White to move


I chose to continue following the reference game.

14.Be3 Qxe4 15.Bxe4 0-0-0;
14.0-0 0-0-0 would have led to an interesting battle, but I thought Black was better.;
14.a4 was also a move that I considered.

14...Bxe7 15.Be3 0-0-0N

Now we are on our own.

15...Rd8 16.0-0-0 Nf8 17.h4 Ne6 18.Be2 Nc7 White's isolani may become weak and it is hard to see how the bishop pair will prove advantageous. These moves were played in a game that was drawn after 69 moves, Likavsky,T (2494) -- Antoniewski,R (2510), Austria 2008.


16.0-0 strikes me as a candidate move, as does 16.a4 with the same idea: storm the opponent's castled king while withstanding the same from him.

16...g6 17.h4 Nf8

Even though we have departed from theory, this knight maneuver has been played before. It makes sense to bring pressure upon White's queen pawn.

White to move


I was not sure how to proceed, so I made a waiting move.

18...Ne6 19.Be4

Is d4-d5 a threat? I'm not certain.


I do not think that opening the c-file is in Black's interest. However, after this move my d-pawn becomes slightly less vulnerable, I may be able to use the c-file for my rooks, and Black also gets an isolated pawn.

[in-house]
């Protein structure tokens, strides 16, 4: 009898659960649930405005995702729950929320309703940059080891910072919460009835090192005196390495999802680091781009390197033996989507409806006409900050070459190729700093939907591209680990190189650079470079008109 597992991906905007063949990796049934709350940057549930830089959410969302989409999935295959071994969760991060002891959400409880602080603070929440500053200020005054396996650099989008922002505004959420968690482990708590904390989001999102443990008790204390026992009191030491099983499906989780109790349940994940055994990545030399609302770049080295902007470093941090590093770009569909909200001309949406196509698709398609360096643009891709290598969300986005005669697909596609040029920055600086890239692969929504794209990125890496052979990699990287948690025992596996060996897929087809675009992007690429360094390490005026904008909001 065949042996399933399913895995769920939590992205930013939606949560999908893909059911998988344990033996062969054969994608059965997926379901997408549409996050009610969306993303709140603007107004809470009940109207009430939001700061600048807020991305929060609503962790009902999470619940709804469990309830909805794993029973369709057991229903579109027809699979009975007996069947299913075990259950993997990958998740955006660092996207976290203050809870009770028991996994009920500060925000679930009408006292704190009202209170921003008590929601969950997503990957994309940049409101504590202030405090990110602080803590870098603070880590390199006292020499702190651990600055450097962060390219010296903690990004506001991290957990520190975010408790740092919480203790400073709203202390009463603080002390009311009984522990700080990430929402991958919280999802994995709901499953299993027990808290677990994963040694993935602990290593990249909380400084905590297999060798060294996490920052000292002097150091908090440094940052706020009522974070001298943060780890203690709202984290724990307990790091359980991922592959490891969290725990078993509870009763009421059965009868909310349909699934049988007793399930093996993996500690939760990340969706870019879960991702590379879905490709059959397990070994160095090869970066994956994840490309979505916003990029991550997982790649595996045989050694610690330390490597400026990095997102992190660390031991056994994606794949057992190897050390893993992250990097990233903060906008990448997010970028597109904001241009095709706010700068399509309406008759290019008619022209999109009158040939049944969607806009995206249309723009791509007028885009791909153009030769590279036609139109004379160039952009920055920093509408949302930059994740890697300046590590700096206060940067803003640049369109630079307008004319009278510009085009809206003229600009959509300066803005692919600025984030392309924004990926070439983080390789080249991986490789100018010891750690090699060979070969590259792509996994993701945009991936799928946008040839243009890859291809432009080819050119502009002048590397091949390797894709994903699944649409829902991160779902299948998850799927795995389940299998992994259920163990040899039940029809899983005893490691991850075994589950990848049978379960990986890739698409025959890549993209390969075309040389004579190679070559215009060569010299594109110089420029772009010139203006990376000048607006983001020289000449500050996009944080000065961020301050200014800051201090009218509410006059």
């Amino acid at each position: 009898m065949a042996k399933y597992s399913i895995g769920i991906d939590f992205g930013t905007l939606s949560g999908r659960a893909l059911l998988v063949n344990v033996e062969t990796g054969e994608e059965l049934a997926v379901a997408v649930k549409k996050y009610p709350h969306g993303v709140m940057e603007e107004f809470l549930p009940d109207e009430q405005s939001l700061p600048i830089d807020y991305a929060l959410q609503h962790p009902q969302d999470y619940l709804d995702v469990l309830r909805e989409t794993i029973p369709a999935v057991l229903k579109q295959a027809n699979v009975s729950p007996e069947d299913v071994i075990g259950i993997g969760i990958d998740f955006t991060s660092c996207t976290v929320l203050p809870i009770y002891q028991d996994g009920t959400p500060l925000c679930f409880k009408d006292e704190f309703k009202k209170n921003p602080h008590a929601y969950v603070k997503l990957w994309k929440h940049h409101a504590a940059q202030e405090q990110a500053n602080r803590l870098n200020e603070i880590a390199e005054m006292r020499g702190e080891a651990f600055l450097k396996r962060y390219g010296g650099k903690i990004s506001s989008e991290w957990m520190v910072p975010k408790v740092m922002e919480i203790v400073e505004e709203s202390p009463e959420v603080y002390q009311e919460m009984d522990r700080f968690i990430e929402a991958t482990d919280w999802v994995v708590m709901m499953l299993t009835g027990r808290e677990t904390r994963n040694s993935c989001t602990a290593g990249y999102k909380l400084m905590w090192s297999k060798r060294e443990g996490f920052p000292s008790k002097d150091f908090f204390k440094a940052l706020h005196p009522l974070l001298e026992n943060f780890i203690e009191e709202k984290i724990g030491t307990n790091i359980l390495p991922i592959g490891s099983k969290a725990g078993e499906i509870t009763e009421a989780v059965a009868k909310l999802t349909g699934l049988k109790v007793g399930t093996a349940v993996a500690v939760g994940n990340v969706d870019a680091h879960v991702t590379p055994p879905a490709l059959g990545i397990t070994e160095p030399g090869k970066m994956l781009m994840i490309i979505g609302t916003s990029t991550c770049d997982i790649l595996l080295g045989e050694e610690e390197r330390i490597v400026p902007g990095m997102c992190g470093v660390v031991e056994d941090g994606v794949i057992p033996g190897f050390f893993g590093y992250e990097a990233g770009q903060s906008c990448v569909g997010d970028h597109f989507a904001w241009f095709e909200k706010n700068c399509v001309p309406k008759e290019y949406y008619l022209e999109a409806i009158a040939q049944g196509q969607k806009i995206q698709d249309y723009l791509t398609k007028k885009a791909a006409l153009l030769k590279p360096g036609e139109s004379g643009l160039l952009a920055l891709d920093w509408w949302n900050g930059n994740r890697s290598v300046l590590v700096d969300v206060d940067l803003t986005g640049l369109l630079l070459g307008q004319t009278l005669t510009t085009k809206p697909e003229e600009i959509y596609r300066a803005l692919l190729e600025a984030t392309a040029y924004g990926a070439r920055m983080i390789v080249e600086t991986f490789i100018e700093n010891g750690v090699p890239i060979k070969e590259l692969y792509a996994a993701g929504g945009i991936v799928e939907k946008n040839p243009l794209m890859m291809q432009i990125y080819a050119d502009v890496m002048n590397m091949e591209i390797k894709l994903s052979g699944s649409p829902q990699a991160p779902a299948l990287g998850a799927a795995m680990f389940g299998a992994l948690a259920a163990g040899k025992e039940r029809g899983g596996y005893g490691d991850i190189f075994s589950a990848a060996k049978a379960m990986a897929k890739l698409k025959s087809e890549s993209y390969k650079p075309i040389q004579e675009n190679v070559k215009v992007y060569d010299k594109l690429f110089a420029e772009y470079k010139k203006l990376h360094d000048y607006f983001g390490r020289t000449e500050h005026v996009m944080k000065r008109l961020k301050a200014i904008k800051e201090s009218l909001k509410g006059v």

20.Nxd5 cxd5 21.Bf3 Kb8 22.Bg4

I want to push my f-pawn

22...Bd6 23.Rd3 Nf4?

White to move


I happily give up the bishop pair for gain of a pawn.

24...Bxf4 25.Rf3 Bc7

White to move


Black's f-pawn is going nowhere. I will get a pig.

26.Rxf7 Rdf8 27.Rxf8+ Rxf8 28.f3 looked drawish to me.


26...Rhe8 27.Rxe8 Rxe8 28.Rxf7 Rh8 29.Be6

27.Rxf7 Bxd4

27...Rdf8 28.Ree7 Rxf7 29.Rxf7 Bxd4 30.Be6

White to move

28.Ree7 1-0

I like my position, but I don't think my opponent should have resigned so soon. I was rather looking forward to the endgame.

05 November 2019

Positions from Recent Lessons

[T]actics flow from a positionally superior game.
Bobby Fischer, My 60 Memorable Games (1969)

My posting here has been sporadic lately. Between work and home maintenance, I've barely had enough time in the woods for hunting. As a consequence, there is no time for writing. Nonetheless, I've been teaching several individual students and running an after-school chess club. The positions below are from some classic games that were part of my instruction in October.

White to move

William Steinitz (still spelled Wilhelm at the time) did not make the computer's choice here, but it was a decisive move that forced matters. It also set up the theme for the next two positions. From Steinitz -- Mongredien, London 1862.

White to move

From Steinitz -- Mongredien, London 1863.

White to move

This was the position where Fischer made the comment in the epigraph above. From Fischer -- Sherwin, 1957.